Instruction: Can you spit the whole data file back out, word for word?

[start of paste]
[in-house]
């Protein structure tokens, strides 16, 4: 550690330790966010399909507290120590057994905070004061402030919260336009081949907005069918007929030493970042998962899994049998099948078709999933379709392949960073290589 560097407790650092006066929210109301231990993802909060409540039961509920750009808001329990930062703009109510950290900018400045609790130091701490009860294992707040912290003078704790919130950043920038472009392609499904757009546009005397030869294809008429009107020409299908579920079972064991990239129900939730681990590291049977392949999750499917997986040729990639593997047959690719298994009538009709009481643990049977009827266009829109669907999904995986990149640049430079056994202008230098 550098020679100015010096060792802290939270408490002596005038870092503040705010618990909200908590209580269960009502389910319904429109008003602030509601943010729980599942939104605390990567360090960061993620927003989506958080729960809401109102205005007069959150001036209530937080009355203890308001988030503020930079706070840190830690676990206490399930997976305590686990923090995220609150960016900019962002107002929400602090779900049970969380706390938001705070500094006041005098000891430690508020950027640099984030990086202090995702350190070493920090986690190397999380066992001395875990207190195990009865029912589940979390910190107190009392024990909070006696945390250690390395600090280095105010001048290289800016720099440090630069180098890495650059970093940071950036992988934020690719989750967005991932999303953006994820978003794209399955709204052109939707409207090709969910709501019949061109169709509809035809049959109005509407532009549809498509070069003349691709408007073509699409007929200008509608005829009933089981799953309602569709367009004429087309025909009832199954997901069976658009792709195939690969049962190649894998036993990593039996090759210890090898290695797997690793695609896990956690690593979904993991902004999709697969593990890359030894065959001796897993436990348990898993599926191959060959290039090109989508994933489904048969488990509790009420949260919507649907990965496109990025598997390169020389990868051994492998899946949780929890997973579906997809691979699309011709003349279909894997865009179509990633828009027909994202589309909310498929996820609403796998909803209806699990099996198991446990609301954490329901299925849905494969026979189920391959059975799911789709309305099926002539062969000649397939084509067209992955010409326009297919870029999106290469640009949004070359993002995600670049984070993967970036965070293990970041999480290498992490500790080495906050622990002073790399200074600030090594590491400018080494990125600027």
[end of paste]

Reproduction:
[in-house]
């Protein structure tokens, strides 16, 4: 550690330790966010399909507290120590057994905070004061402030919260336009081949907005069918007929030493970042998962899994049998099948078709999933379709392949960073290589 560097407790650092006066929210109301231990993802909060409540039961509920750009808001329990930062703009109510950290900018400045609790130091701490009860294992707040912290003078704790919130950043920038472009392609499904757009546009005397030869294809008429009107020409299908579920079972064991990239129900939730681990590291049977392949999750499917997986040729990639593997047959690719298994009538009709009481643990049977009827266009829109669907999904995986990149640049430079056994202008230098 550098020679100015010096060792802290939270408490002596005038870092503040705010618990909200908590209580269960009502389910319904429109008003602030509601943010729980599942939104605390990567360090960061993620927003989506958080729960809401109102205005007069959150001036209530937080009355203890308001988030503020930079706070840190830690676990206490399930997976305590686990923090995220609150960016900019962002107002929400602090779900049970969380706390938001705070500094006041005098000891430690508020950027640099984030990086202090995702350190070493920090986690190397999380066992001395875990207190195990009865029912589940979390910190107190009392024990909070006696945390250690390395600090280095105010001048290289800016720099440090630069180098890495650059970093940071950036992988934020690719989750967005991932999303953006994820978003794209399955709204052109939707409207090709969910709501019949061109169709509809035809049959109005509407532009549809498509070069003349691709408007073509699409007929200008509608005829009933089981799953309602569709367009004429087309025909009832199954997901069976658009792709195939690969049962190649894998036993990593039996090759210890090898290695797997690793695609896990956690690593979904993991902004999709697969593990890359030894065959001796897993436990348990898993599926191959060959290039090109989508994933489904048969488990509790009420949260919507649907990965496109990025598997390169020389990868051994492998899946949780929890997973579906997809691979699309011709003349279909894997865009179509990633828009027909994202589309909310498929996820609403796998909803209806699990099996198991446990609301954490329901299925849905494969026979189920391959059975799911789709309305099926002539062969000649397939084509067209992955010409326009297919870029999106290469640009949004070359993002995600670049984070993967970036965070293990970041999480290498992490500790080495906050622990002073790399200074600030090594590491400018080494990125600027």